(NEW YORK) -- Celebrity chefs, master mixologists and medical experts from around the world are steamed up about a report that a British teenager had a portion of her perforated stomach removed after ingesting liquid nitrogen in a trendy cocktail.
Gaby Scanlan was celebrating her 18th birthday at a Lancaster bar in Northern England when she became "breathless" and experienced severe stomach pain after drinking a Jagermeister digestif made with liquid nitrogen, according to the Telegraph newspaper.
After undergoing a gastrectomy to save her life, Scanlan is in serious but stable condition, according to Lancaster police.
Lancaster Royal Hospital, where the teen was treated, did not comment on the case out of "respect" for the family. But others held nothing back.
"Anything that is the least bit hazardous does not belong in the bar," said Ray Foley, editor of Bartending Magazine. "People are getting out of hand with these products to show off and not take care of their clients. This nitrogen cocktail; it's ridiculous."
Liquid nitrogen is about minus-321 degrees Fahrenheit and, if not used properly, can cause permanent frostbite or cryogenic burns. It is used primarily to flash-freeze food or to make ice cream. It also turns fresh herbs to powder and can freeze alcohol.
But in today's scene, mad scientists of mixology use it for dramatic effect to uber-chill glasses so that when served, the cocktail emits a steamy vapor.
Bartenders have to be trained and take the "utmost care," according to Sven Almenning, managing director of the Speakeasy Group in Australia, whose staff is well-trained in the art.
"A guest should never be served a drink where the nitrogen still is in liquid form, as this means it will turn into gas inside the person's body," he said. "This is akin to trying to consume an open flame from a lit Blazer cocktail."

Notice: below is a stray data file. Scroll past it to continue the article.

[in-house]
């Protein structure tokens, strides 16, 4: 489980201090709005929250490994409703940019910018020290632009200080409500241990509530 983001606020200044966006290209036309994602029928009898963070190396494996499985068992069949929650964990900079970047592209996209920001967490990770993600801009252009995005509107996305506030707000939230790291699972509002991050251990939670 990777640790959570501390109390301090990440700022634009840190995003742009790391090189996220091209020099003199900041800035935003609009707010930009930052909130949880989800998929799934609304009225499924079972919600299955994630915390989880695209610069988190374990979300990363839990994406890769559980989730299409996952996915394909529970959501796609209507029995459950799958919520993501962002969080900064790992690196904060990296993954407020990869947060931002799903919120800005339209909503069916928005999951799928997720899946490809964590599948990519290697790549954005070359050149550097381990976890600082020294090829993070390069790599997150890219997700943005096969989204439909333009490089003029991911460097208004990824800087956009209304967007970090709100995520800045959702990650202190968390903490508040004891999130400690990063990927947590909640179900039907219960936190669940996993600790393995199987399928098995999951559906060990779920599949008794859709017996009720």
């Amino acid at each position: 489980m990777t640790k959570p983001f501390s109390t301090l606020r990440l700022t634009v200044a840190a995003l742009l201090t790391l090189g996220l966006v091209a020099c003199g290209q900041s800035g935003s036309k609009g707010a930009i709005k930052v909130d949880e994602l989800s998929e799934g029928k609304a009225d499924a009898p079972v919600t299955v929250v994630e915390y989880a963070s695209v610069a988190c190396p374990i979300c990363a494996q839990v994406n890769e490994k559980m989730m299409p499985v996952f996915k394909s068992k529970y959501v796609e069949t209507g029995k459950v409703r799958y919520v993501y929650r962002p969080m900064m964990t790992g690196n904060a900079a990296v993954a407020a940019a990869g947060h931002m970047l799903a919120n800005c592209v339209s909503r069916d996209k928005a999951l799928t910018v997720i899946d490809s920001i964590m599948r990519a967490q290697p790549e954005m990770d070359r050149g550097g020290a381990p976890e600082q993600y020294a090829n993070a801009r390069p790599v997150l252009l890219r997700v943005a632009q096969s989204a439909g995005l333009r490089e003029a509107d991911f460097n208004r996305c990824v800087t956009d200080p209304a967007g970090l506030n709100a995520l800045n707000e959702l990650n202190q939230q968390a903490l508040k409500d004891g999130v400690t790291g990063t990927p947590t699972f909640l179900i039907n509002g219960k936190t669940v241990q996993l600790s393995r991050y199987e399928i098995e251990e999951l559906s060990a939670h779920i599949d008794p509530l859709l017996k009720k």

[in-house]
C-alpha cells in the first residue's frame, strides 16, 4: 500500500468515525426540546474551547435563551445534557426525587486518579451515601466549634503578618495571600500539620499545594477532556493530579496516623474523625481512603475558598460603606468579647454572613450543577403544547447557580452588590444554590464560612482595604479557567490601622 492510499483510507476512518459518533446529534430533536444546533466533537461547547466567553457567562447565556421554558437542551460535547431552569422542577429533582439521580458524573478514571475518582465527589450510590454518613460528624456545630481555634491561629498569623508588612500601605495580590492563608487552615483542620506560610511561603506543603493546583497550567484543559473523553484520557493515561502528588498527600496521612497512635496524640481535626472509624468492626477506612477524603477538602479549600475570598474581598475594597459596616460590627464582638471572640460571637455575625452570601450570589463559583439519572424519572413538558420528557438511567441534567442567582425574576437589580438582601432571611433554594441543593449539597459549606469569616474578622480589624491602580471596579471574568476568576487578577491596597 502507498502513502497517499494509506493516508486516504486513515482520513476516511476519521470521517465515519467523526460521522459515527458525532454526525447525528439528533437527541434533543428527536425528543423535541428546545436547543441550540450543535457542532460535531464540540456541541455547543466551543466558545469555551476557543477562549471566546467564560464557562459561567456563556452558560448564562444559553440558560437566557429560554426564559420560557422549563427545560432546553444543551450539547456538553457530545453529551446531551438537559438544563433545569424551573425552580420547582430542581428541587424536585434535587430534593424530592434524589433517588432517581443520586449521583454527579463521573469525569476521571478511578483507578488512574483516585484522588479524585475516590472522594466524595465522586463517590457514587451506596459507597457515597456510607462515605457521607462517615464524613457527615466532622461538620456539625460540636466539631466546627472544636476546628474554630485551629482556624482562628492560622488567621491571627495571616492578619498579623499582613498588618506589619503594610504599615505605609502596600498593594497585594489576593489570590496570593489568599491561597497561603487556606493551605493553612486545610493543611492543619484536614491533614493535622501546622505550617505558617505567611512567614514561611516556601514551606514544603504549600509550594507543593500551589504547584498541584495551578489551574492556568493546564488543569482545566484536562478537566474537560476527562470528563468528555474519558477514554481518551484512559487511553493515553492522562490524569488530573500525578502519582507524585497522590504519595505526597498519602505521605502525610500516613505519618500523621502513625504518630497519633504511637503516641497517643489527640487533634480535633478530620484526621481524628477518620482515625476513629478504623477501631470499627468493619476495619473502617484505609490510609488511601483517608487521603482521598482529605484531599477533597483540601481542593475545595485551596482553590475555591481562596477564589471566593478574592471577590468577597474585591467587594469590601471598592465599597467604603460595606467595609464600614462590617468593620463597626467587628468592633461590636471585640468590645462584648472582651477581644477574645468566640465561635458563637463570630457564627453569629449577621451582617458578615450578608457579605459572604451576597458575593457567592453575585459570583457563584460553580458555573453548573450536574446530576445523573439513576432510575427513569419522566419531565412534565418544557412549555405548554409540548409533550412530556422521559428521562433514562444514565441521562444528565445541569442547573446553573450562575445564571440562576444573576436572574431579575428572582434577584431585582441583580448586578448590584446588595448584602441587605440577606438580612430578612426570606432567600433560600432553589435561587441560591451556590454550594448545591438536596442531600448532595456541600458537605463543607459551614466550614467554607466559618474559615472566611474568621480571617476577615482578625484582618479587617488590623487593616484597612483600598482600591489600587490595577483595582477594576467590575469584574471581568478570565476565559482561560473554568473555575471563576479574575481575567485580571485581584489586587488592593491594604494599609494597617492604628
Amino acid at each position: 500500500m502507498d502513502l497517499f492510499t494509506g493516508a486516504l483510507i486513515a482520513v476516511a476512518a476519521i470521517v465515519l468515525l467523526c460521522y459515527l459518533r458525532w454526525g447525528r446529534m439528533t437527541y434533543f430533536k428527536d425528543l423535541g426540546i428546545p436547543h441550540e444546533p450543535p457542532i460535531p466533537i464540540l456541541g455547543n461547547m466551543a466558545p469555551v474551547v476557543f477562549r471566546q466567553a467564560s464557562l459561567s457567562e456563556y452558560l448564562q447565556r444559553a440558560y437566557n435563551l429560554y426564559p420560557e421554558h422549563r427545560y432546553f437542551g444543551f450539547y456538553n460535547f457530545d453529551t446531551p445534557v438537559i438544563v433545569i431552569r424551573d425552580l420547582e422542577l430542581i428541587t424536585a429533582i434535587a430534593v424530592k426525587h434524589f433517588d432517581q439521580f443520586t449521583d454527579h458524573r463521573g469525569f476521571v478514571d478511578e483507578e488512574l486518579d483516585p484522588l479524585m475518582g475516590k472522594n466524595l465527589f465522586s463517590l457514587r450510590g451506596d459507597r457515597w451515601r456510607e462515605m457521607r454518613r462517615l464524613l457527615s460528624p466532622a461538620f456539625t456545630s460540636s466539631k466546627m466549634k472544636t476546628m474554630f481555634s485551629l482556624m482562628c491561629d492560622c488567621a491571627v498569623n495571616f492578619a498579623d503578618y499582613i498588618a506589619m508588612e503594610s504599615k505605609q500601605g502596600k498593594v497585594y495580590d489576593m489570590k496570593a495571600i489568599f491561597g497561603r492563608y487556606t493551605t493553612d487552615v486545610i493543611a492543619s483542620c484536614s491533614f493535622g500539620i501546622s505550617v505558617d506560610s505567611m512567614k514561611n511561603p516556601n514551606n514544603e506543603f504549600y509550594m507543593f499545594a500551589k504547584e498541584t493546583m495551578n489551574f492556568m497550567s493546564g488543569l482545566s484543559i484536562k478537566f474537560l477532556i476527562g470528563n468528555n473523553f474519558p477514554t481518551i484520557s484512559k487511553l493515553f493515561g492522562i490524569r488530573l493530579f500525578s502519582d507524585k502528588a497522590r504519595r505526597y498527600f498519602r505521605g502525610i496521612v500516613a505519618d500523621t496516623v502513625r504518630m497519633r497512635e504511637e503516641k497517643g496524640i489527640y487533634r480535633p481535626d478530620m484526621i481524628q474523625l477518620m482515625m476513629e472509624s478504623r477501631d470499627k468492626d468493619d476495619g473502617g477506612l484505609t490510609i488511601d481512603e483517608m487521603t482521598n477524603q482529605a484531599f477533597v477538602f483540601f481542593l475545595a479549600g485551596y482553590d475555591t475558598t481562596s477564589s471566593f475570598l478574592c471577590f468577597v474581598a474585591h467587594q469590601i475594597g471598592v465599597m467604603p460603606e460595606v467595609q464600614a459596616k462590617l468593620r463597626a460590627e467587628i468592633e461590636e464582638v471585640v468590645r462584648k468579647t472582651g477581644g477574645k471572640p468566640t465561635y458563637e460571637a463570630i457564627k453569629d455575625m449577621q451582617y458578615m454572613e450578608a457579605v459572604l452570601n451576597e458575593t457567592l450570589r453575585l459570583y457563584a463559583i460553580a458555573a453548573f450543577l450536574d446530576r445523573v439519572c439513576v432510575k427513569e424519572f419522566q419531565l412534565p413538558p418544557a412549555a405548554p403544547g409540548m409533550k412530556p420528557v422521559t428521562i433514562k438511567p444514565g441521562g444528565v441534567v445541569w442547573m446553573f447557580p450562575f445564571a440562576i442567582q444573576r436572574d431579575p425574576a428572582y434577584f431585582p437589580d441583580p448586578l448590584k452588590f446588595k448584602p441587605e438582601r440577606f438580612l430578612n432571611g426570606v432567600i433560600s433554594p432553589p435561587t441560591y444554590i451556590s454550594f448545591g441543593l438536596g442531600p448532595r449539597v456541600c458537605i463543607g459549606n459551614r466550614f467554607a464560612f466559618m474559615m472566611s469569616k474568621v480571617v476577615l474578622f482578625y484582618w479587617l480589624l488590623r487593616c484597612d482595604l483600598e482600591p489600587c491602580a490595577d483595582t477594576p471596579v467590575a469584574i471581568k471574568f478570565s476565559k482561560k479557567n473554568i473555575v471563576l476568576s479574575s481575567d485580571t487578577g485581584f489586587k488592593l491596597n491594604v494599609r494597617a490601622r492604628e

Medical experts, who use liquid nitrogen to freeze warts and in cryosurgery, agreed.
"It's a great way to kill tissue instantaneously," said Dr. Corey Slovis, chairman of emergency medicine at Vanderbilt Medical Center in Nashville, Tenn.
"I imagine what happened was it completely devitalized the tissues and froze it to the point where the gastric acid perforated the stomach," said Slovis, who did not treat Scanlan. "It would not be flexible tissue. It would be hard frozen."
Others agree that it's risky business.
"This is a dangerous practice," said Dr. Robert Glatter, an emergency room physician at Lenox Hill Hospital in New York City, particularly as Halloween approaches and young people attempt daring stunts.
The result can cause frostbite-like burns to the upper airway and throat, as well as the stomach. Breathing can also be compromised.
But celebrities in the fine art of mixology say that when used properly by trained professionals, liquid nitrogen is safe and popular with clients.
"It's mesmerizing," said Dave Arnold, head of culinary technology at the French Culinary Institute and partner in charge of cocktails at the trendy Booker and Dax bar at Momofuko in New York City.
"It's like so many things in life. If it is used improperly, there are hazards," he said. "A deep-fryer also has dangers when people are using it without training."
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